Could Trump pardon himself if he wins in November?

Donald Trump has made history once again by becoming the first US president ever convicted of a crime.

On Thursday, a jury found the former president guilty on all 34 counts of falsifying business records in connection to a hush money payment to a porn star.

Stormy Daniels alleged that she had an affair with Trump in 2006, something the former president has denied outright. Even so, shortly before the 2016 presidential election, Daniels received a $130,000 payment from Trump’s then-fixer-turned-foe Michael Cohen.

Cohen was later reimbursed for the payment — reimbursements that were fraudulently logged as legal expenses.

A jury of 12 New Yorkers has now found that Trump falsified those business records as part of a plot to interfere with the election by hiding negative information about himself from voters.

“This was a rigged, disgraceful trial,” Trump raged outside the courtroom on Thursday.

“The real verdict is going to be November 5 by the people, and they know what happened here,” he added, referencing the 2024 presidential election.

“I’m a very innocent man,” he said.

Trump is set to be sentenced on 11 July at 10am.

So now it comes down to this: a convicted felon could become the next president of the US, and could even wind up running the country from prison.

But can Trump pardon himself if he wins in November?

Donald Trump leaves criminal courtroom after he was convicted on all felony counts of falsifying business records in New York on May 30 (AFP/Getty Images)
Donald Trump leaves criminal courtroom after he was convicted on all felony counts of falsifying business records in New York on May 30 (AFP/Getty Images)

From a legal standpoint, if he becomes president, Trump could pardon himself for any federal convictions.

But he could not pardon himself for any convictions on the state level, such as his conviction in New York.

“The state and federal systems in the United States are completely separate,” Steve Duffy, a jury consultant at Trial Behavior Consulting, told The Independent prior to the verdict.

“The only person who could pardon him would be the governor of New York – who is exceedingly unlikely to do that,” he added, in reference to Governor Kathy Hochul, a Democrat.

Attorney Duncan Levin, who worked at the Manhattan District Attorney’s Office years before the case against Trump, echoed this: “This is a case brought by New York state and is not subject to a federal pardon. The president of the United States can pardon on federal cases, but not on state cases – he would have no ability to pardon himself by law.”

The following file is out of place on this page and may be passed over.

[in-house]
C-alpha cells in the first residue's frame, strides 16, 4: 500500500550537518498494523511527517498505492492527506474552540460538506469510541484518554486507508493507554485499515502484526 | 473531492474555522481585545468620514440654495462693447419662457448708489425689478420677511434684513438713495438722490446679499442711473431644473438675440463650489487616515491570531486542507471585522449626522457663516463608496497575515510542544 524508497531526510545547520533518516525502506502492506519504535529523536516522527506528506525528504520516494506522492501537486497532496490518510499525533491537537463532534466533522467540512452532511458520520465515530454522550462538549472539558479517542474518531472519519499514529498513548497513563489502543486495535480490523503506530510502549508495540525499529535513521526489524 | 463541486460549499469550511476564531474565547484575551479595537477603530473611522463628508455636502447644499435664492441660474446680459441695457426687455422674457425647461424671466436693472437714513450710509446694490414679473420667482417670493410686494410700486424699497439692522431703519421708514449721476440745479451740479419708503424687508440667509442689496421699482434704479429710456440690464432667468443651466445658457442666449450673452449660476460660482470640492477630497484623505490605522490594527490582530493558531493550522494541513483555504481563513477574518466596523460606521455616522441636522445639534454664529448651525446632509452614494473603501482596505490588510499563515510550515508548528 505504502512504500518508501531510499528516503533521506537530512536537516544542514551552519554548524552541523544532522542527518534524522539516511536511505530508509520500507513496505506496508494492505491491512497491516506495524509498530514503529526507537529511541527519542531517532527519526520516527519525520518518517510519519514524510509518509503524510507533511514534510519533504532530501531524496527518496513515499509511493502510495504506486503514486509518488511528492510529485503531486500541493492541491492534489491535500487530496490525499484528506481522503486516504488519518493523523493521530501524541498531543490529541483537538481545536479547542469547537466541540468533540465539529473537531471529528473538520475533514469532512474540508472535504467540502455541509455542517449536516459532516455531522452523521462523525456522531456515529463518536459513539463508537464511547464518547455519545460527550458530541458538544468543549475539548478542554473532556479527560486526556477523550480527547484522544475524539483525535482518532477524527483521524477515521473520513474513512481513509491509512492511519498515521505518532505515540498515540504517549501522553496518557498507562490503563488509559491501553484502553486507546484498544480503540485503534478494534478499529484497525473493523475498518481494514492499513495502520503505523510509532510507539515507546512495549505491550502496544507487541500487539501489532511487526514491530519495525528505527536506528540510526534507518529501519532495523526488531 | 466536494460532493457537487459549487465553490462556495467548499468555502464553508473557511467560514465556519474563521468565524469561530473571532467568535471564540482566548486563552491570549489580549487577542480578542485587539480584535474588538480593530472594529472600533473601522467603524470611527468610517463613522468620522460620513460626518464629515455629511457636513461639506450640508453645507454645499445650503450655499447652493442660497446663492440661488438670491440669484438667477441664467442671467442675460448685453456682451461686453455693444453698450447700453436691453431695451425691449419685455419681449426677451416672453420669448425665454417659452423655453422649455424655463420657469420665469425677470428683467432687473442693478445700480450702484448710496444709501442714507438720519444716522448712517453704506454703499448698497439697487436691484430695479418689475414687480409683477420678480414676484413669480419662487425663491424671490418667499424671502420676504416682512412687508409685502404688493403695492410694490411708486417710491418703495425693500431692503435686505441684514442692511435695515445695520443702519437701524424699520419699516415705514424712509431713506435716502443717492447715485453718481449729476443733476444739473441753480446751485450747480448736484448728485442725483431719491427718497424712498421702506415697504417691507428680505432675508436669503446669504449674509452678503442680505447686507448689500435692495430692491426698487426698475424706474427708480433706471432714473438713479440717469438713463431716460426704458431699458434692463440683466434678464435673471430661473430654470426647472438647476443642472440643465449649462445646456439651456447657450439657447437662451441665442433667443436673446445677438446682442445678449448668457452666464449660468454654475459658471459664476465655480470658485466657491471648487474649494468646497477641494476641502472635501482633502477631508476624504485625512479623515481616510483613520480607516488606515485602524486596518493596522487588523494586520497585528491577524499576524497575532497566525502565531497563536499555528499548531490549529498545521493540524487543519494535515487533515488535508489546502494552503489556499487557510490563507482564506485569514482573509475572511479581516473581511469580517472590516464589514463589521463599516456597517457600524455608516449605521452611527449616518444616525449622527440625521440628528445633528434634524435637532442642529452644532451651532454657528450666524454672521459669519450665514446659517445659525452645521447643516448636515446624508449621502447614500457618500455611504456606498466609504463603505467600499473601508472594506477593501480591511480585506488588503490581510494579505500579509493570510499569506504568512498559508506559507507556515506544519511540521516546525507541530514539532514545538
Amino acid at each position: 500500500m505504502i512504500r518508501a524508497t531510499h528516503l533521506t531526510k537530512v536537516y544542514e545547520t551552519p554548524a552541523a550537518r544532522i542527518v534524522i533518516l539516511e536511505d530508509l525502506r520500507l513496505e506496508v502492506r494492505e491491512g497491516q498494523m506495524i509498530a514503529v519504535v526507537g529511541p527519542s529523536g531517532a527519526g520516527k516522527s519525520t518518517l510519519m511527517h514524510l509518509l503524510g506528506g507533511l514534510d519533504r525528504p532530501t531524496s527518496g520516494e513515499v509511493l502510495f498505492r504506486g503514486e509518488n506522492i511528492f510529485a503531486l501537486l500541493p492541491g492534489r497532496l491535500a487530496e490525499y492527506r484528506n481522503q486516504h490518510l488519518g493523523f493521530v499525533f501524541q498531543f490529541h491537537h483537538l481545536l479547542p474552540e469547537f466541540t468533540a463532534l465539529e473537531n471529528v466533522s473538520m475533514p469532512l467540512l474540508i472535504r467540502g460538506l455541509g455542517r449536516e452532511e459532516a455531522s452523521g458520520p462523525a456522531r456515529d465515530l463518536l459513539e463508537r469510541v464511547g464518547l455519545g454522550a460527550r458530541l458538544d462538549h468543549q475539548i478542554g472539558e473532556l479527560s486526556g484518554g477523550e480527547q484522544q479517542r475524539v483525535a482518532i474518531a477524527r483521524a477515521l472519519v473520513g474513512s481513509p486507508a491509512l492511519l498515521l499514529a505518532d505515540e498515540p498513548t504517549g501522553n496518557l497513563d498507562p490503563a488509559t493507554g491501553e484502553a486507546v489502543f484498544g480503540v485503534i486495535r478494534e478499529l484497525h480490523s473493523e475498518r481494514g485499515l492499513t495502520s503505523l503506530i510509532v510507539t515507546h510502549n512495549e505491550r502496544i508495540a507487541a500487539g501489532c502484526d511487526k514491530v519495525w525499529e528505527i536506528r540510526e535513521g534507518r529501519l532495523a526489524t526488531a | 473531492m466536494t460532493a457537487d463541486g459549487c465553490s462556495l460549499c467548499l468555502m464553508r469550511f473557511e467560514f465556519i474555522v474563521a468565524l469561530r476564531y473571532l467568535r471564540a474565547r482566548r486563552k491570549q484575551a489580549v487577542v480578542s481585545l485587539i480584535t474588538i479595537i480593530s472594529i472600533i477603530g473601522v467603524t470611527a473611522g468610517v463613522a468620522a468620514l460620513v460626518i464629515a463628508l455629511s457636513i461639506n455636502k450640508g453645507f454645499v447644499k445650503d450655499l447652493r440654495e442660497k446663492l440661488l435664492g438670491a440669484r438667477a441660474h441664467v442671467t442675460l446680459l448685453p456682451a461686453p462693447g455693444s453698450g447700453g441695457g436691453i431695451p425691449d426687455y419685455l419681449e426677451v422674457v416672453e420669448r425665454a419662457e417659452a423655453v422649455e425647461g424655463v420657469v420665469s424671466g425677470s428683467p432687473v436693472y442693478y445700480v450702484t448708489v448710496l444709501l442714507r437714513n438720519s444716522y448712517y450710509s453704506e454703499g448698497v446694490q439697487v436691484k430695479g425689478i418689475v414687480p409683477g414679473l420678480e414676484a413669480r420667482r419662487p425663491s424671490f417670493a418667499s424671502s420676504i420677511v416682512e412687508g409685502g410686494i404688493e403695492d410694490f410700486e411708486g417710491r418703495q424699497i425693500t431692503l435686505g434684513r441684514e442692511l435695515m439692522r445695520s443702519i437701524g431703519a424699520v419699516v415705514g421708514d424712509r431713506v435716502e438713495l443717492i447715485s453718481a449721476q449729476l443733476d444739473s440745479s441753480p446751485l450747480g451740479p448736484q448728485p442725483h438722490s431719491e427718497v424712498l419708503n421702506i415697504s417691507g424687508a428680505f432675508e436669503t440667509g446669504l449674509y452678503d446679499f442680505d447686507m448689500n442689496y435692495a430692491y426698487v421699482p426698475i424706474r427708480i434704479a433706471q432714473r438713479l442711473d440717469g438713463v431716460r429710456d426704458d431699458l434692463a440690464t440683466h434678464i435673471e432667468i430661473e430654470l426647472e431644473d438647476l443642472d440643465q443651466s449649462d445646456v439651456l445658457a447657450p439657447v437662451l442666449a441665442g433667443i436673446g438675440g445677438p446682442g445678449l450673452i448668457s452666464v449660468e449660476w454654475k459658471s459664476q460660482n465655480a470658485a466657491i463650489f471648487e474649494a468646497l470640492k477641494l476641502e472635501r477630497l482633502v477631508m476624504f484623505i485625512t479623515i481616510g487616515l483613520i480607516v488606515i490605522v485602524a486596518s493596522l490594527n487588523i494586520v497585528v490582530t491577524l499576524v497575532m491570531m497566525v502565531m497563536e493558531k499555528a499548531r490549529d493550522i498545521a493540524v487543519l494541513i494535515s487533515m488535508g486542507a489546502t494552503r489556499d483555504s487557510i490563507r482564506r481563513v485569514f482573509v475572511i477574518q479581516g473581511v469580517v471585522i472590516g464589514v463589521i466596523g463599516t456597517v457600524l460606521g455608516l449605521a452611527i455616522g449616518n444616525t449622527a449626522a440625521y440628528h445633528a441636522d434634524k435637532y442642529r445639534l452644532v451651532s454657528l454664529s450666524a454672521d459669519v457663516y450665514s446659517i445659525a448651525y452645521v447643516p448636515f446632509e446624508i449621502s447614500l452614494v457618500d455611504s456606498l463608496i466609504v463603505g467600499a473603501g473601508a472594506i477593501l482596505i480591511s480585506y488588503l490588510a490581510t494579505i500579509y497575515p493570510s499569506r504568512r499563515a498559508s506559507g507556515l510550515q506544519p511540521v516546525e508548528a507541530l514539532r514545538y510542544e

That said, Levin told The Independent that Trump would be able to pardon himself if he is convicted in his federal cases.

The former president is currently facing two federal cases: one in Washington, DC over attempts to overturn the 2020 election and one in Florida over his alleged mishandling of classified documents since leaving the White House in January 2021. He is also facing state charges in Georgia in connection to his efforts to overturn the 2020 results in that state.

It’s unlikely any of these three cases will actually make it to trial before the November election.

But should Trump take back the White House and pardon himself in the federal cases, it would mark yet another unprecedented moment in American history.

“​​It’s never happened before the former president has ever faced a criminal trial,” Levin said. “It’s never happened that a felon is elected president of the United States. None of that has ever happened before. It’s without any precedents whatsoever.”

If Trump tries to pardon himself, Levin predicted it would end up in a legal battle escalated to the US Supreme Court.

Of course, Trump has toyed with pardoning himself in the past.

Last September, he said he had discussed the possibility of pardoning himself at the end of his last term – but ultimately decided against it.

“I could’ve pardoned myself. Do you know what? I was given an option to pardon myself. I could’ve pardoned myself when I left,” he told NBC News.

“People said, ‘Would you like to pardon yourself?’ I had a couple of attorneys that said, ‘You could do it if you want.’ I had some people that said, ‘It would look bad if you do it, because I think it would look terrible.’”

“I said, ‘The last thing I’d ever do is give myself a pardon,’” he claimed.

Asked if he would pardon himself if he wins in the fall, he said: “I think it’s very unlikely. What, what did I do wrong? I didn’t do anything wrong. You mean because I challenge an election, they want to put me in jail?”